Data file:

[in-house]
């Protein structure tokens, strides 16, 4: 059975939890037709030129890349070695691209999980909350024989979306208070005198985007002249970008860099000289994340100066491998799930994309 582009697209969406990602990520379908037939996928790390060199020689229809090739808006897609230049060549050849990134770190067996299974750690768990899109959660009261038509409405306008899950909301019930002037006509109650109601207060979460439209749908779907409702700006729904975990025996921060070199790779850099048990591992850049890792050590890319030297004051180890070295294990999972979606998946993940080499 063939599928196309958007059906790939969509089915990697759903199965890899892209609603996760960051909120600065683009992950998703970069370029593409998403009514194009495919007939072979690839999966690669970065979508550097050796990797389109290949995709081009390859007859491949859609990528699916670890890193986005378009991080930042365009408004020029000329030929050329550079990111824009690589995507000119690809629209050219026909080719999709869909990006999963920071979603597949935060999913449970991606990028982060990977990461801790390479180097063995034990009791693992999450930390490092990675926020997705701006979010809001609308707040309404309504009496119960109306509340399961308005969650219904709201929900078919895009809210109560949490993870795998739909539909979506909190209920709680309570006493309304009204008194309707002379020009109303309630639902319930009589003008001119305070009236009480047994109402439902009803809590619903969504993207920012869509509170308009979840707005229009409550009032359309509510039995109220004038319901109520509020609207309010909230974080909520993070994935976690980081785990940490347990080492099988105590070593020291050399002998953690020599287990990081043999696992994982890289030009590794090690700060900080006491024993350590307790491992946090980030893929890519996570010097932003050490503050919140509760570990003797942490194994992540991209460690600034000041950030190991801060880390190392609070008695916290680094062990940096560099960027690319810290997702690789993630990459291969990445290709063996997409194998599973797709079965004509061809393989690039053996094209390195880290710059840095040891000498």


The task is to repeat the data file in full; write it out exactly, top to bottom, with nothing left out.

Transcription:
[in-house]
């Protein structure tokens, strides 16, 4: 059975939890037709030129890349070695691209999980909350024989979306208070005198985007002249970008860099000289994340100066491998799930994309 582009697209969406990602990520379908037939996928790390060199020689229809090739808006897609230049060549050849990134770190067996299974750690768990899109959660009261038509409405306008899950909301019930002037006509109650109601207060979460439209749908779907409702700006729904975990025996921060070199790779850099048990591992850049890792050590890319030297004051180890070295294990999972979606998946993940080499 063939599928196309958007059906790939969509089915990697759903199965890899892209609603996760960051909120600065683009992950998703970069370029593409998403009514194009495919007939072979690839999966690669970065979508550097050796990797389109290949995709081009390859007859491949859609990528699916670890890193986005378009991080930042365009408004020029000329030929050329550079990111824009690589995507000119690809629209050219026909080719999709869909990006999963920071979603597949935060999913449970991606990028982060990977990461801790390479180097063995034990009791693992999450930390490092990675926020997705701006979010809001609308707040309404309504009496119960109306509340399961308005969650219904709201929900078919895009809210109560949490993870795998739909539909979506909190209920709680309570006493309304009204008194309707002379020009109303309630639902319930009589003008001119305070009236009480047994109402439902009803809590619903969504993207920012869509509170308009979840707005229009409550009032359309509510039995109220004038319901109520509020609207309010909230974080909520993070994935976690980081785990940490347990080492099988105590070593020291050399002998953690020599287990990081043999696992994982890289030009590794090690700060900080006491024993350590307790491992946090980030893929890519996570010097932003050490503050919140509760570990003797942490194994992540991209460690600034000041950030190991801060880390190392609070008695916290680094062990940096560099960027690319810290997702690789993630990459291969990445290709063996997409194998599973797709079965004509061809393989690039053996094209390195880290710059840095040891000498």